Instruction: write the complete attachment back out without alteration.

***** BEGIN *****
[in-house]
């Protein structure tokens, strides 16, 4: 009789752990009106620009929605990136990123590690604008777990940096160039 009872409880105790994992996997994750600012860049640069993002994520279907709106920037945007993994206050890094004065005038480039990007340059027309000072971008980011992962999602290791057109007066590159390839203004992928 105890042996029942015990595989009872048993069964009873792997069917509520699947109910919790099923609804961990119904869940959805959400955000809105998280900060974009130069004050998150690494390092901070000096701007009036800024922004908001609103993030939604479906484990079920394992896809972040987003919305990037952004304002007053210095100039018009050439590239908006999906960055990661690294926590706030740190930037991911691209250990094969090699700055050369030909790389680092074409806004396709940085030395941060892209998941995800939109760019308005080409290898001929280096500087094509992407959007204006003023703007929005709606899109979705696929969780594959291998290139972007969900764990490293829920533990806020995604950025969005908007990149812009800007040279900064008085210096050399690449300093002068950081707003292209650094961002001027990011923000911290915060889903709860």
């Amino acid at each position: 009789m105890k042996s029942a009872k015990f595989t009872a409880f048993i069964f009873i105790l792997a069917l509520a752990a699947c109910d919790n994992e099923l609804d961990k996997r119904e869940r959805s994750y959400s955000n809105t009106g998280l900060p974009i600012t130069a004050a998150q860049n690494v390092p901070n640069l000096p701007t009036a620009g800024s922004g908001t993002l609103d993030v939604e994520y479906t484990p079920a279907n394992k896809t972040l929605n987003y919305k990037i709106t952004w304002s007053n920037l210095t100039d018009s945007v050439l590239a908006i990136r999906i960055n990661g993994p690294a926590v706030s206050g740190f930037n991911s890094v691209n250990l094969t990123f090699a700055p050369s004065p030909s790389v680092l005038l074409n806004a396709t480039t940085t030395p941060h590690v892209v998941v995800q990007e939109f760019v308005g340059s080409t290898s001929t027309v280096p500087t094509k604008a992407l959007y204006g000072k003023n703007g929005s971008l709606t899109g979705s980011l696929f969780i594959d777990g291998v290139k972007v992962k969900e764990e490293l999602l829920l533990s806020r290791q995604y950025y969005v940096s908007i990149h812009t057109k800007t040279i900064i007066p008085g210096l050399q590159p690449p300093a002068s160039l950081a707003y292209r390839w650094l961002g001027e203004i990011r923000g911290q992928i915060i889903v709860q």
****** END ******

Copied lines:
[in-house]
């Protein structure tokens, strides 16, 4: 009789752990009106620009929605990136990123590690604008777990940096160039 009872409880105790994992996997994750600012860049640069993002994520279907709106920037945007993994206050890094004065005038480039990007340059027309000072971008980011992962999602290791057109007066590159390839203004992928 105890042996029942015990595989009872048993069964009873792997069917509520699947109910919790099923609804961990119904869940959805959400955000809105998280900060974009130069004050998150690494390092901070000096701007009036800024922004908001609103993030939604479906484990079920394992896809972040987003919305990037952004304002007053210095100039018009050439590239908006999906960055990661690294926590706030740190930037991911691209250990094969090699700055050369030909790389680092074409806004396709940085030395941060892209998941995800939109760019308005080409290898001929280096500087094509992407959007204006003023703007929005709606899109979705696929969780594959291998290139972007969900764990490293829920533990806020995604950025969005908007990149812009800007040279900064008085210096050399690449300093002068950081707003292209650094961002001027990011923000911290915060889903709860």
């Amino acid at each position: 009789m105890k042996s029942a009872k015990f595989t009872a409880f048993i069964f009873i105790l792997a069917l509520a752990a699947c109910d919790n994992e099923l609804d961990k996997r119904e869940r959805s994750y959400s955000n809105t009106g998280l900060p974009i600012t130069a004050a998150q860049n690494v390092p901070n640069l000096p701007t009036a620009g800024s922004g908001t993002l609103d993030v939604e994520y479906t484990p079920a279907n394992k896809t972040l929605n987003y919305k990037i709106t952004w304002s007053n920037l210095t100039d018009s945007v050439l590239a908006i990136r999906i960055n990661g993994p690294a926590v706030s206050g740190f930037n991911s890094v691209n250990l094969t990123f090699a700055p050369s004065p030909s790389v680092l005038l074409n806004a396709t480039t940085t030395p941060h590690v892209v998941v995800q990007e939109f760019v308005g340059s080409t290898s001929t027309v280096p500087t094509k604008a992407l959007y204006g000072k003023n703007g929005s971008l709606t899109g979705s980011l696929f969780i594959d777990g291998v290139k972007v992962k969900e764990e490293l999602l829920l533990s806020r290791q995604y950025y969005v940096s908007i990149h812009t057109k800007t040279i900064i007066p008085g210096l050399q590159p690449p300093a002068s160039l950081a707003y292209r390839w650094l961002g001027e203004i990011r923000g911290q992928i915060i889903v709860q």